Thanks to reader Kath...
He has a post up about "the nickle ride". That is the first ride anyone who goes through flight training receives. It's a nickle ride because it isn't graded and it only costs you a nickle like the mechanical horse outside the H.E.B..
The first flight you take in flight school is commonly known as the “Nickel Flight”. This is because it is ungraded, reminiscent of the little nickel rides in front of a grocery store, and a way for underpaid instructor pilots to make a little money on the side. That first day we met our instructor pilots, mostly a crusty bunch of ex-Vietnam guys who have more time preflighting than I had years on earth. My guy however was a mid thirties former Blackhawk pilot named Jim (we used his last name, but I’m leaving that out.) Jim was a laid back guy with a good healthy perverted sense of humor, and I knew we’d get along just fine. Also along was my “stick buddy” who is the person you learn to fly with. The helicopter we learned on was the TH-67 Bell Jet ranger, painted in bright orange colors to let all who gaze upon you know that you are a danger in the skies, and to avoid you at all costs.
The day starts with some classroom time, and Jim takes a bit to ask us some questions about the helicopter and its’ emergency procedures. We’d spent the last two weeks learning all there was to know about the working of this bird and I knew there was nothing I could be caught off guard about. The one thing they didn’t teach me that I quickly mastered was “the blank stare” which I gave a lot those first few days. Apparently there was a lot I didn’t know or remember… After a while Jim got tired of asking Amy and I random questions about such complicated things as “how does the helicopter fly” only to be greeted with said blank stare, so we headed out to the flight line. The helicopters are parked all over the airfield in nice neat lines, and the most junior pilots get the ones farthest away, so we got the keys and logs and headed to our steed.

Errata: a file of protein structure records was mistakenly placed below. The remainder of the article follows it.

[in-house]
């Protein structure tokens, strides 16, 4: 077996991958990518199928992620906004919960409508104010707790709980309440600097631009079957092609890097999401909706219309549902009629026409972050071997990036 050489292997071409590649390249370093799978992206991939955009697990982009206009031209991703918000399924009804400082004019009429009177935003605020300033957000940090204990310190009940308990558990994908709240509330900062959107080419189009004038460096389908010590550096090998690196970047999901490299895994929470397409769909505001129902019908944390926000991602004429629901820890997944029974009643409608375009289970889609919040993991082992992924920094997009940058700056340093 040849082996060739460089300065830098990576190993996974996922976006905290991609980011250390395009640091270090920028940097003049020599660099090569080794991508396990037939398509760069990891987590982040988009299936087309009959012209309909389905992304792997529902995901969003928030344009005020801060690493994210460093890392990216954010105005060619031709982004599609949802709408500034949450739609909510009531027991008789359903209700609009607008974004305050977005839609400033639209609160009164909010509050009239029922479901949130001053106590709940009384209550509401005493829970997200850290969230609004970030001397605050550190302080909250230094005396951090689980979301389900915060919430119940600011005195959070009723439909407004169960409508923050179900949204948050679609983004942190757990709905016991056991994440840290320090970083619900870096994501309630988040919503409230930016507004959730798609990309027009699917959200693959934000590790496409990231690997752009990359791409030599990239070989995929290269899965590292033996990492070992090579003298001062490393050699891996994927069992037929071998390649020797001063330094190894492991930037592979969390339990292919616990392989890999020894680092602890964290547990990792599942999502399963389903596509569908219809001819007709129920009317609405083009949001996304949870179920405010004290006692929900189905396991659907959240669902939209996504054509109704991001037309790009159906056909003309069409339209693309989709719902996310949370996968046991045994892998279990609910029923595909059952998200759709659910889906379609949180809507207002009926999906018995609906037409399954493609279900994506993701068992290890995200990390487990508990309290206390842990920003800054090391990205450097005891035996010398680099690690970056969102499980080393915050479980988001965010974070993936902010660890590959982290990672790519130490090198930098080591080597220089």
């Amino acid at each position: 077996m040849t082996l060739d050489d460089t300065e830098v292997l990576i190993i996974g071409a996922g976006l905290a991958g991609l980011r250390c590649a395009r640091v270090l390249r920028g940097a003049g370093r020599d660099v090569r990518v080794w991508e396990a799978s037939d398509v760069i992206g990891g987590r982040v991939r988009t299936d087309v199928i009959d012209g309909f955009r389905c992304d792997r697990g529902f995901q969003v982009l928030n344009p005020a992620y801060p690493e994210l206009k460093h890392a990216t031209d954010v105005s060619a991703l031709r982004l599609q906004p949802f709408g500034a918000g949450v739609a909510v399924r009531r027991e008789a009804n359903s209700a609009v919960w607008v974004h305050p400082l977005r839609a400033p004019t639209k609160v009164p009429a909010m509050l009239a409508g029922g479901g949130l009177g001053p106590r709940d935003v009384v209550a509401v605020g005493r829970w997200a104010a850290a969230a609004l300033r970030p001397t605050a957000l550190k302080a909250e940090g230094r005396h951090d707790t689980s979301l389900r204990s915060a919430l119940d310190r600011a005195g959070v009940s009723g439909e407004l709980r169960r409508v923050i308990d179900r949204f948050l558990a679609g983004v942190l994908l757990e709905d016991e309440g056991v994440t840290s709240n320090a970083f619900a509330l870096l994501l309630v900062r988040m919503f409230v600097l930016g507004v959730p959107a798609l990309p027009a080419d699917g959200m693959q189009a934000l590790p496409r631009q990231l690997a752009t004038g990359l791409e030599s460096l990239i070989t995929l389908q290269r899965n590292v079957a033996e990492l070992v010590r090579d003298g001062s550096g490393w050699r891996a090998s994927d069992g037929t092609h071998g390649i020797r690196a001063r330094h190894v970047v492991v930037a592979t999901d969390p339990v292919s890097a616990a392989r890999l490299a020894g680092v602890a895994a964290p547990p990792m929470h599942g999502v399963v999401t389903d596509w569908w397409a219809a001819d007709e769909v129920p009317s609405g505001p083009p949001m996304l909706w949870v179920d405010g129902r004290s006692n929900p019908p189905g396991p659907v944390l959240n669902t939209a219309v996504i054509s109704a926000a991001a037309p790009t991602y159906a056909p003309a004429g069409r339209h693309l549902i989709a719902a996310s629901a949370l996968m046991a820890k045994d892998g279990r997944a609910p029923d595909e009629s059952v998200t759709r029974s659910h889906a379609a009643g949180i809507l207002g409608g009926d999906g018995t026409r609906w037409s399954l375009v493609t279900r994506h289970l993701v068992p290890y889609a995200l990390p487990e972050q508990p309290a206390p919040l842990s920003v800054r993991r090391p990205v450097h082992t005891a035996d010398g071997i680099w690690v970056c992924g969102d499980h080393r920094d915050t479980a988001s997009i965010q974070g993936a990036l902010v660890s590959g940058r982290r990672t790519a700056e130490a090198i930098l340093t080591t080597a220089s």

For the rest click HERE.
My experience was the same but different. In 1987 when I went through, ALL of the instructors were Vietnam Vets. I was lucky enough to get a guy named Leyland. His personality can be best illustrated by his favorite expression, "What are you trying to do, kill me?" and his technique for impressing the need for a rapid cross check of the instruments by banging me on the flight helmet with a pointer and then motioning to the instrument panel and saying, "attitude, airspeed" over and over again.
There wasn't a day that went by, until I took my Primary phase check ride (over 50 hours of flight training at that point), that I wasn't worried that by the end of the day I would be on the bus headed to FT Benning to become an 11B (infantryman). As I was what was called in those days high school to flight school (even though I had two years of college they still called us that...I guess community college to flight school just didn't have the same ring to it), I didn't already posses a skill (like the prior service Warrant Officer Candidates) so if I flunked out I was at the mercy of Uncle Sugar. As if I needed more motivation.
Somehow I made it through...even though it was uphill both ways to class, and we had to walk...in the snow ...in Alabama ...because it was harder when I went through.